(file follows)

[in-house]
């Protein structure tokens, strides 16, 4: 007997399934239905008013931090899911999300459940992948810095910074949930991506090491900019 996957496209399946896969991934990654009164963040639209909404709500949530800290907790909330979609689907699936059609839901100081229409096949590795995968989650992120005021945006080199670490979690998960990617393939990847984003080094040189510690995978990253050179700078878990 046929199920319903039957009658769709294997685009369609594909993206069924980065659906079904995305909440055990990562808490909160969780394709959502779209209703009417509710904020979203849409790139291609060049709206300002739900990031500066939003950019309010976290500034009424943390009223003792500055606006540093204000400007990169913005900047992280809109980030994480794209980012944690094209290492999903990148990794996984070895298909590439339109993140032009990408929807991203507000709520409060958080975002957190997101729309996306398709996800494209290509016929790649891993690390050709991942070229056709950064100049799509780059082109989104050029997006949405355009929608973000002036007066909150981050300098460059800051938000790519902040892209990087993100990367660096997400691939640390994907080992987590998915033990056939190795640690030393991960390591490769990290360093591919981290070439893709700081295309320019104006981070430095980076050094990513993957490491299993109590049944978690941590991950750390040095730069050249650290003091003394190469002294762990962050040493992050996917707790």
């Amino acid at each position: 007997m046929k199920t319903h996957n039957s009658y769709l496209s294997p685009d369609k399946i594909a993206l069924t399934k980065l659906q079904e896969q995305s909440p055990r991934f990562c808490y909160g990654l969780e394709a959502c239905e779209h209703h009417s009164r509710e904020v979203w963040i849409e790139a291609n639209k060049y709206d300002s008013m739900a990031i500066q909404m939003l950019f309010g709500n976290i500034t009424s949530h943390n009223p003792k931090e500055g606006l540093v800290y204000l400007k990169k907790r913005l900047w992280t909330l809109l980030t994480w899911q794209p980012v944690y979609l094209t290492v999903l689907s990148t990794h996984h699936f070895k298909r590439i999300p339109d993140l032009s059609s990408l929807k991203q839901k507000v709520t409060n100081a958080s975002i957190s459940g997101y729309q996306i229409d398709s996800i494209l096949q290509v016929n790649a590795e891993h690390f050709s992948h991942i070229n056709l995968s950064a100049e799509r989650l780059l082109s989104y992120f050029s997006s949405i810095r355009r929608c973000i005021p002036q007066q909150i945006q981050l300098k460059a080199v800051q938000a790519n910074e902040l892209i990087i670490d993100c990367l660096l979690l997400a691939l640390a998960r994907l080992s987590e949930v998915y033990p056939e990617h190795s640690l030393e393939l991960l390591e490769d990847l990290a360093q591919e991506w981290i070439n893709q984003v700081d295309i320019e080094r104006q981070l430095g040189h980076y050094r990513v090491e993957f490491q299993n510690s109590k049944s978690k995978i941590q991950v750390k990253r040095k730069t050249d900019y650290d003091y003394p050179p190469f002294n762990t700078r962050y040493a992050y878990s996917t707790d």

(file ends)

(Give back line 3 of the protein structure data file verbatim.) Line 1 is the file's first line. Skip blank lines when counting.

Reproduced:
């Amino acid at each position: 007997m046929k199920t319903h996957n039957s009658y769709l496209s294997p685009d369609k399946i594909a993206l069924t399934k980065l659906q079904e896969q995305s909440p055990r991934f990562c808490y909160g990654l969780e394709a959502c239905e779209h209703h009417s009164r509710e904020v979203w963040i849409e790139a291609n639209k060049y709206d300002s008013m739900a990031i500066q909404m939003l950019f309010g709500n976290i500034t009424s949530h943390n009223p003792k931090e500055g606006l540093v800290y204000l400007k990169k907790r913005l900047w992280t909330l809109l980030t994480w899911q794209p980012v944690y979609l094209t290492v999903l689907s990148t990794h996984h699936f070895k298909r590439i999300p339109d993140l032009s059609s990408l929807k991203q839901k507000v709520t409060n100081a958080s975002i957190s459940g997101y729309q996306i229409d398709s996800i494209l096949q290509v016929n790649a590795e891993h690390f050709s992948h991942i070229n056709l995968s950064a100049e799509r989650l780059l082109s989104y992120f050029s997006s949405i810095r355009r929608c973000i005021p002036q007066q909150i945006q981050l300098k460059a080199v800051q938000a790519n910074e902040l892209i990087i670490d993100c990367l660096l979690l997400a691939l640390a998960r994907l080992s987590e949930v998915y033990p056939e990617h190795s640690l030393e393939l991960l390591e490769d990847l990290a360093q591919e991506w981290i070439n893709q984003v700081d295309i320019e080094r104006q981070l430095g040189h980076y050094r990513v090491e993957f490491q299993n510690s109590k049944s978690k995978i941590q991950v750390k990253r040095k730069t050249d900019y650290d003091y003394p050179p190469f002294n762990t700078r962050y040493a992050y878990s996917t707790d």